The first reference is part of Solomon’s request to Hiram, king of Tyre, for the things necessary to build the Temple.  The second reference is to Solomon’s activity after the Temple was built.  As you read through the first eight chapters of 2 Chronicles, notice the repeated references to David’s plans and preparations for the Temple.  Solomon did fine as long as the Temple was being built, and his own dwelling, but after the twenty years it took for all this, he soon fell into things the Law strictly forbade.  We wonder how much of the building of the Temple was really Solomon and how much of it was just left over, so to speak, from his father.  How often we see this, children getting away from the influence of godly parents, for whatever reason, and going their own way.  How we need to pray that God would be with our kids when we are no longer with them, either by distance or by death!

  • 2 Chronicles 31:3, The king also appointed a portion of his possessions for…the burnt offerings for the Sabbaths…. 

2 Chronicles 29-31 takes us near the end of Israel’s independent existence and the reforms under Hezekiah, who was the last “good” king of Israel.

  • 2 Chronicles 36:21, …to fulfill the word of the LORD by the mouth of Jeremiah, until the land had enjoyed her Sabbaths.  As long as she lay desolate, she kept Sabbath, to fulfill seventy years. 

2 Chronicles 36:11-21 describes the final overthrown of Israel and the capture of Jerusalem by Nebuchadnezzar.  V. 21 refers to Jeremiah 25:11 and 29:10.  See also Daniel 9:2.  What Israel would not do willingly, Leviticus 25:1-6, she would do unwillingly.

  • Nehemiah 9:14, “You made known to them Your holy Sabbath,” 

Nehemiah was one of the books written after the 70-year Captivity was over and some of the people had returned to the land.  However, Nehemiah and the others record that Israel really hadn’t learned much and more or less fell back into the ways which had gotten her into trouble in the first place.  Granted, there were tremendous difficulties and obstacles facing the returnees.  Nevertheless, Nehemiah and the others show the error of those who believe that the Return fulfilled all the promises God made through Isaiah, Jeremiah and Ezekiel and others.

Chapter 9 records one of the times of repentance and reformation brought by the ministry of Nehemiah, Ezra and others.  V. 14 is part of a prayer which listed the blessings which God had bestowed on Israel.  The Sabbath was one of those blessings.

There’s something else here, too, though it has nothing to do with the Sabbath.  Several times in Scripture the history of Israel is recounted to show all the blessings God had bestowed on her, cf. Psalms 105 – 107.  They also show Israel’s failure fully to understand those blessings and to act in accord with them.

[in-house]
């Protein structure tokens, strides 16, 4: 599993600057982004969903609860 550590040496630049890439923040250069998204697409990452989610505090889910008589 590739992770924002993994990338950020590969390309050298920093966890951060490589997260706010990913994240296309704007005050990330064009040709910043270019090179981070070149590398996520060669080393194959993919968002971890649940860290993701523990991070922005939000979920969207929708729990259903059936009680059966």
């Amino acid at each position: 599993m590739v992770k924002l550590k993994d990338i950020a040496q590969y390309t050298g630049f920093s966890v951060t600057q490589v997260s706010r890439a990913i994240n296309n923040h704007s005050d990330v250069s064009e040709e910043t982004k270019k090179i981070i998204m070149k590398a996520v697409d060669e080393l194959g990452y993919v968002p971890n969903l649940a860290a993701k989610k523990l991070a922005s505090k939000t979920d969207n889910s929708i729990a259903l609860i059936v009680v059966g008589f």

The thing is, Israel knew her history.  Granted, it was written down for them.  But I wonder how many Christians know their history.  There might be some familiarity with the rise of Romanism, the Reformation, Constantine, the abandonment of Greek, the language of the New Testament and the adoption of Latin, the language of pagan Rome, Martin Luther and a few others, but there’s a whole litany of names of people hunted down and slaughtered in their tens of thousands by Rome and then the Reformers, who are pretty much unknown to us: Montanists, Novatians, Paulicians, Waldenses, Albigenses, Anabaptists, to name just a few.  These people were not perfect, to be sure – their enemies are quick to point that out, but then neither are we.  They just wanted to remain true to the New Testament and so refused to follow the “official” church, which they believed had departed from New Testament teaching.  For this, they suffered and died.  “The church” has not grown through the favor of the world-system and it’s governments, as Constantine and his followers apparently thought, and think, but rather has been watered by the blood of believers.  It’s history is written in red.  There is more to it than that, of course, how one interprets the Old Testament, for instance, but there’s more to “church history” than might be commonly believed.

  •  Nehemiah 10:31, 33.

Nehemiah 10 shows the results of Nehemiah’s intercession in ch. 9.  V. 31 records the people’s promise not to engage in commerce on the Sabbath, or on any holy day, even if the opportunity presented itself.  They would honor the year of release.  V. 33 shows their determination to supply things necessary for the service of the house of our God. 

  • Nehemiah 13:15-19, 21, 22.

Nehemiah 13 happens after an absence by Nehemiah in which he returned to his duties with the king, v. 6.  After a time, he was permitted to return to Israel, where he found, to his dismay and anger, that things were not going well, to put it mildly.  One of the reforms he started involved the Sabbath and it’s nonobservance by the people and others.

We’re going to have to bring this post to an end.  We’d hoped to get all that the Old Testament says on the Sabbath, but there’s just too much material.  We’ll finish it tomorrow, Lord willing.